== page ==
WORLD White House prepared for impeachment, as inquiry moves fast


White House prepared for impeachment, as inquiry moves fast


09:25, November 03, 2019


File photo of White House Press Secretary Stephanie Grisham. (File photo: VCG)

WASHINGTON -- The White House on Friday said it is "prepared for an impeachment to happen," as top House Democrats were suggesting an inquiry into President Donald Trump could be expected to move into public hearings this month.

During an interview with Fox News, White House press secretary Stephanie Grisham said she doesn't consider it a "foregone conclusion" that the Democratic-controlled House will vote to impeach Trump in coming months but admitted "that's something we're expecting."

House Speaker Nancy Pelosi "has made it very, very clear that the House Democrats are going to vote," saying "We can always hope the Dems will come to their senses."

Pelosi, who initiated the impeachment inquiry into Trump in late September, said on Friday that public hearings could be held soon.

"I would assume there would be public hearing in November," the top House Democrat said in an interview with Bloomberg, adding that the case against Trump "has to be ironclad."

Pelosi also said she does not know "what the timetable will be" for the inquiry and that they "have not made any decisions on if the president will be impeached."

One day ago, the House approved mostly along party lines a resolution that establishes procedures for public hearings in the impeachment inquiry and the release of deposition transcripts, among other things.

The impeachment inquiry was triggered by an anonymous whistleblower who raised concerns about the White House's interactions with Ukraine, including a July 25 phone call between Trump and his Ukrainian counterpart, Volodymyr Zelensky.

Trump was alleged to have abused power by using military aid to pressure Zelensky into investigating former U.S. Vice President Joe Biden, a top-tier 2020 Democratic presidential contender, so as to help his re-election campaign. The White House also allegedly tried to cover it up.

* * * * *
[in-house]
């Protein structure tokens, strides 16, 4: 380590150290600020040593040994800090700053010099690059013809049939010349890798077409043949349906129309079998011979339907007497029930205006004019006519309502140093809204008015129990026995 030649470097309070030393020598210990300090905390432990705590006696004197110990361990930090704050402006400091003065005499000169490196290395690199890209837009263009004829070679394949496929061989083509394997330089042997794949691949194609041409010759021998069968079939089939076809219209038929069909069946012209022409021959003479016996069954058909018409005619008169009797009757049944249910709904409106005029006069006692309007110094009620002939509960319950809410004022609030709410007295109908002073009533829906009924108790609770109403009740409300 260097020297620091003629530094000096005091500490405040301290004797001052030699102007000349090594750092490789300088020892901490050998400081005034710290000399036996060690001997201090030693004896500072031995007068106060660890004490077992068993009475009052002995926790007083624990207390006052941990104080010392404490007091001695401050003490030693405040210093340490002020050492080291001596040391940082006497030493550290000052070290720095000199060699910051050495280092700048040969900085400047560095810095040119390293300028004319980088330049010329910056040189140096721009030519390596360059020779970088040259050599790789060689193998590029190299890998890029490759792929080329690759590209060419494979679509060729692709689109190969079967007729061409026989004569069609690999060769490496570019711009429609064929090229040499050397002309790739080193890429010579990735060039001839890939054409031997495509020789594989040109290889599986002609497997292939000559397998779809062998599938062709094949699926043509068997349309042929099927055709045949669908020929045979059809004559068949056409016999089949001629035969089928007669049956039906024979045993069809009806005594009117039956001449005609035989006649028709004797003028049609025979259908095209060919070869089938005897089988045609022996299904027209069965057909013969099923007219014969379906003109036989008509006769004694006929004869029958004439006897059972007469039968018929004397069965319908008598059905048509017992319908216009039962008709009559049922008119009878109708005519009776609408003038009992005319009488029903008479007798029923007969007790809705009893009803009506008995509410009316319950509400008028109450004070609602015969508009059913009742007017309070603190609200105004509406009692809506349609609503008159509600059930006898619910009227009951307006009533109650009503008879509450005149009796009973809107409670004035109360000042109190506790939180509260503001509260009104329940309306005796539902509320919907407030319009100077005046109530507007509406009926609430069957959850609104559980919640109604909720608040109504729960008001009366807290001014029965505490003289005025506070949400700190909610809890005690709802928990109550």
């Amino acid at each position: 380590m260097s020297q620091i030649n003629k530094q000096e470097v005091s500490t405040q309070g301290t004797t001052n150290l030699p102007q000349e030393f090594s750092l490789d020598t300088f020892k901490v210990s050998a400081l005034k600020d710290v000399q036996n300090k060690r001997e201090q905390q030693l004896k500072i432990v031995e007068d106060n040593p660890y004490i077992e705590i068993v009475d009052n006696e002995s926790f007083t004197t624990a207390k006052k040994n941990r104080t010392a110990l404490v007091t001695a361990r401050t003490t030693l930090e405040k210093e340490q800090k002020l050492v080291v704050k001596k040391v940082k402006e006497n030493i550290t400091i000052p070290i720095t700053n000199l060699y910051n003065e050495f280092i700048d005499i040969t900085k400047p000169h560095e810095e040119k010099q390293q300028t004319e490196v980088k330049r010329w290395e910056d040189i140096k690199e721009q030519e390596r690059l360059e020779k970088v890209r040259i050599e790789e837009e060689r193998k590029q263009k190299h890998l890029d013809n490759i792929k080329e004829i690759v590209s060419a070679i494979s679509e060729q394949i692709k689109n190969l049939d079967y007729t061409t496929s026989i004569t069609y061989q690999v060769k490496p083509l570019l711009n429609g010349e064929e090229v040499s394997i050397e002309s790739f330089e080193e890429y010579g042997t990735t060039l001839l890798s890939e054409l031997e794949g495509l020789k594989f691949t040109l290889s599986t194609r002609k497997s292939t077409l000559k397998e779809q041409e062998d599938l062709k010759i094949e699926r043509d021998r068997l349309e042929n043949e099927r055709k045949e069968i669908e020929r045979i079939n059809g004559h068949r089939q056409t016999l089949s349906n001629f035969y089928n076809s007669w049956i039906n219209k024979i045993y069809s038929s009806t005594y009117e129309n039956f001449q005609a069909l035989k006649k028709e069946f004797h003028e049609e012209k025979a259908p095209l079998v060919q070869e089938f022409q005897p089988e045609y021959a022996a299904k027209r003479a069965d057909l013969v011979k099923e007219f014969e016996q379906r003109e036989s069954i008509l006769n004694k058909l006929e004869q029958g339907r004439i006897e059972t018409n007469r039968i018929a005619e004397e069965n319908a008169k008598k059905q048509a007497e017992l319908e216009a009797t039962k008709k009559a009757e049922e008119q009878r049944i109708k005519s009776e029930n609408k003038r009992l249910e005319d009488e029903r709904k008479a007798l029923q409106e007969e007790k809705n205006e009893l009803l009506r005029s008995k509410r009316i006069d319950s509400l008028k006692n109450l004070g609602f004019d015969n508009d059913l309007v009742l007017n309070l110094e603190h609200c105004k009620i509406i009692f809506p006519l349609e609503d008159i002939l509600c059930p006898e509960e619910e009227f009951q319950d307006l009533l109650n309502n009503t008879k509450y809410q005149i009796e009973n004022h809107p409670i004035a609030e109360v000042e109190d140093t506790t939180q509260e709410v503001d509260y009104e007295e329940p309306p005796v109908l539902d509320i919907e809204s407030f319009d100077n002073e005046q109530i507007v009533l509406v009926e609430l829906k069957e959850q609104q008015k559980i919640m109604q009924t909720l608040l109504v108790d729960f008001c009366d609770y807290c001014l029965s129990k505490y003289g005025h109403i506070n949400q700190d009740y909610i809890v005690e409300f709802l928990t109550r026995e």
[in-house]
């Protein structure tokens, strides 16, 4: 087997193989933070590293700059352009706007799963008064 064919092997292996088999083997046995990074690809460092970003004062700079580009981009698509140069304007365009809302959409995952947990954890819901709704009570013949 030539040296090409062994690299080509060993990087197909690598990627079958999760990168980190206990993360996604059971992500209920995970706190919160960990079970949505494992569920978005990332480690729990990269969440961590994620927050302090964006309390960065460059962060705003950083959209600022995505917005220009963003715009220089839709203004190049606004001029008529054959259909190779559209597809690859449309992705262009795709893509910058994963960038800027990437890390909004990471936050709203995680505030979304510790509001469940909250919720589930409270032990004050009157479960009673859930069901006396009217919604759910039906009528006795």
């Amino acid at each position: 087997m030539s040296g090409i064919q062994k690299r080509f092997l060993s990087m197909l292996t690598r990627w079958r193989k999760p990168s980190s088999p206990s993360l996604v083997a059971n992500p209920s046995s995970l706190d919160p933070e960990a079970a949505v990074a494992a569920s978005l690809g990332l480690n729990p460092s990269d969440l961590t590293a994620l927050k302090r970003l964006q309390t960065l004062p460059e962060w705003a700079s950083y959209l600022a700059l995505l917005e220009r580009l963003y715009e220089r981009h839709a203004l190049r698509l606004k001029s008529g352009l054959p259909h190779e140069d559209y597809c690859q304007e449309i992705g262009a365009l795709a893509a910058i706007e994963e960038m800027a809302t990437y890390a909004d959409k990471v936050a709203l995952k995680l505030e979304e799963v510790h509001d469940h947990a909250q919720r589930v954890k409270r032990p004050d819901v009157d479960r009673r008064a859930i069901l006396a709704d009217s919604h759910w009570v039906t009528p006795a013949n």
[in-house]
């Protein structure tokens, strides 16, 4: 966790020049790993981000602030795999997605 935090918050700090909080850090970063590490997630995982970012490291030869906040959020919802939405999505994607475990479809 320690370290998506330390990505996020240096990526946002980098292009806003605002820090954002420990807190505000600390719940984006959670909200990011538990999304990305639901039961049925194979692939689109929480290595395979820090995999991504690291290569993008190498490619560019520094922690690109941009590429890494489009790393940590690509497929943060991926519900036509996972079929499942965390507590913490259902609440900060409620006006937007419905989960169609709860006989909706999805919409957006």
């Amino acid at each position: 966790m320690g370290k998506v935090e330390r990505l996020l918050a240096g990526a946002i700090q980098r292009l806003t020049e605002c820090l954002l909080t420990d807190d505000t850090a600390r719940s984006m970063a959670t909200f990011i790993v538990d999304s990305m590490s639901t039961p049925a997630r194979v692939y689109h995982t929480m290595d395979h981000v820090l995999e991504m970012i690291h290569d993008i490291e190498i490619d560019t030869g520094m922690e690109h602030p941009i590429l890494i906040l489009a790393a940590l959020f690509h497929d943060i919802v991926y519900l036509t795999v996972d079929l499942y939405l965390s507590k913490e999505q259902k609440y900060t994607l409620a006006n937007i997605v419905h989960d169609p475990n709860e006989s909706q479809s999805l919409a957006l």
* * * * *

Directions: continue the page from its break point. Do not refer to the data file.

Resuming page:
Trump has denied any wrongdoing. The White House has dismissed those allegations and made clear that it will not cooperate with House investigators by providing documents or witnesses because it considered the ongoing impeachment inquiry unfair and illegitimate.

House Intelligence Committee Chairman Adam Schiff also indicated on Friday that the investigation is moving fast.

"Soon, the American people will see new evidence of the President's abuse of power," Schiff tweeted. "Every Member of Congress will have to answer: is soliciting foreign interference in our elections acceptable? The answer must be no."

Speaking to reporters at the White House before leaving for a rally in Tupelo, Mississippi, Trump called the impeachment inquiry "a hoax," while claiming that he did nothing wrong.

The conviction of the president can only happen in the Senate and requires at least two-thirds of its members, or 67 senators, to vote in favor. Currently, the Senate has 53 Republicans, 45 Democrats and two independents.

So far, the impeachment inquiry hearings have been held behind closed doors before three House panels. A number of witnesses are currently scheduled to testify next week.

House Republicans on Friday asked Pelosi to made available unredacted transcripts from closed depositions and hearings in the Trump impeachment inquiry to all House members.

"To the extent that you make any redactions in any of the transcripts, all members of the House must be supplied copies of the full and unredacted transcripts," they wrote in a letter, accusing Democrats of continuing "to conduct the partisan effort to impeach the President in secret."

According to a new Washington Post-ABC News poll released Friday, Americans are sharply split over the question of whether Trump should be impeached and removed from the White House.

The survey found that 49 percent of respondents endorse impeaching Trump, with 47 percent against, and four percent having no opinion on the matter.

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